It’s wrong to look down on people simply for having physical or intellectual disabilities. But it doesn’t seem wrong to look down on, say, someone who has devoted her life to the pursuit of money above all else. Where is the line to be drawn? Whom is it permissible for people to look down on?
Before answering that question, I need to qualify it. I think that a plausible case can be made that it is not permissible for us to look down on anyone. The reason for that is that (a) we have all failed morally in many ways, (b) we would very likely have failed in many more had we been in certain other circumstances that we are lucky not to have been in, and (c) we are not epistemically in a position to judge that a specific other person’s failures are morally worse than our own would likely be in circumstances that it is only our luck (or divine providence) not to be in, especially when we take into account the fact that we know much less about other people’s responsibility than about our own. So I want to talk, instead, about when it is intrinsically permissible to look down on people—when it would be permissible if we were in a position to throw the first mental stone.
Let’s go back to the person who has devoted her life to the pursuit of money above all else. Suppose that it turns out that she suffered from a serious intellectual disability that rendered her incapable of grasping values. But her parents, with enormous but misguided rehabilitative effort, have managed to instill in her the grasp of one value: that of money. Given this backstory, it’s clear that looking down on her for pursuing money above all else is not relevantly different from looking down on her for having a disability. On the other hand, it still doesn’t seem wrong to look down on a person of normal intellectual capacities in normal circumstances who has devoted her life to the pursuit of money through making greedy choice after greedy choice.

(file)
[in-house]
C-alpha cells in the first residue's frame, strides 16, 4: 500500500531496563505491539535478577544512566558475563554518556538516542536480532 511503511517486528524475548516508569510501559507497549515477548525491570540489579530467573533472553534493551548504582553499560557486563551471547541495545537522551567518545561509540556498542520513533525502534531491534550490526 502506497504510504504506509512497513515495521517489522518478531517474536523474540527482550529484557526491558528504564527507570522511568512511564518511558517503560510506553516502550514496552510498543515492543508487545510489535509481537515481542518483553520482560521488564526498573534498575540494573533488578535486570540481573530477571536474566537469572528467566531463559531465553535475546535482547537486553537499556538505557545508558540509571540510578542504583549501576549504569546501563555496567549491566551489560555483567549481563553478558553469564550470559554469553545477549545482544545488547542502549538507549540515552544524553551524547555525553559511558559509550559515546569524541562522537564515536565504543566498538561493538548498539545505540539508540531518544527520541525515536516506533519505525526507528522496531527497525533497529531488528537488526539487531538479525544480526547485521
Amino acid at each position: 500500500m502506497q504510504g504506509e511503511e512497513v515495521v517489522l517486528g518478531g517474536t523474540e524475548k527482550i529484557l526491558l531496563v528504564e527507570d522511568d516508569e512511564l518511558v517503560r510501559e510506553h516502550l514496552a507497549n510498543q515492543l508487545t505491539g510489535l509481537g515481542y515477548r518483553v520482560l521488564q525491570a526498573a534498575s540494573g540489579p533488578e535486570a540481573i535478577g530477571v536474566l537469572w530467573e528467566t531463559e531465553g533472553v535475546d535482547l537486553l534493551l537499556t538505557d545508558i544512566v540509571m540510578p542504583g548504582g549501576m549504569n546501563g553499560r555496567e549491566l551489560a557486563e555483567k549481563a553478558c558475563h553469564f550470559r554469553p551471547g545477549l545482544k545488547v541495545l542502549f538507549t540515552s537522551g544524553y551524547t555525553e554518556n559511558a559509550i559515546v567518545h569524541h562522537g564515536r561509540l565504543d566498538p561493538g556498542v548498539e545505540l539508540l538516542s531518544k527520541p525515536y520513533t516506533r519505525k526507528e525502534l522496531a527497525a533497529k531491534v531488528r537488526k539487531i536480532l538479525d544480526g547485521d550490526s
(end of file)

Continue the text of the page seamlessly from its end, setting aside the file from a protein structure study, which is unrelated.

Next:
This suggests a plausible principle:
- It is only permissible to look down on someone if one is looking down on her for morally wrong choices she is responsible for and conditions that are caused by these choices in a relevant way.
If so, then it is wrong to look down on people for reasoning badly, unless this bad reasoning is a function of morally wrong choices they are responsible for. This has some interesting implications. It sure seems typically intrinsically permissible to look down on someone who reasons badly because she is trying to avoid finding out that she’s wrong about something. If this is right, then typically trying to avoid finding out that one is wrong is itself morally wrong. This suggests that typically:
- We typically have a moral duty (an imperfect one, to be sure) to strive to avoid error.
Moreover, I think it is implausible to think that this moral duty holds simply in virtue of the practical consequences of error. Suppose that Sally has an esoteric astronomical theory that she isn’t going to share with anybody but you and you tell her that the latest issue of Nature has an article refuting the theory. Sally, however, refuses to look at the data. This seems like the kind of avoidance of finding out that one is wrong that it seems intrinsically permissible to look down on, even though it has no negative practical consequences for Sally or anybody else. Thus:
- We typically have a moral duty (an imperfect one) to strive for its own sake to avoid error.
But the intrinsic bad in being wrong is primarily to oneself (there might be some derivative bad to the community, but this does not seem strong enough to ground the duty in question). Hence:
- We have duties to self.
Thus, the principle (1), together with some plausible considerations, leads to a controversial conclusion about the morals of the intellectual life, namely (3), and to the controversial conclusion that we have duties to self.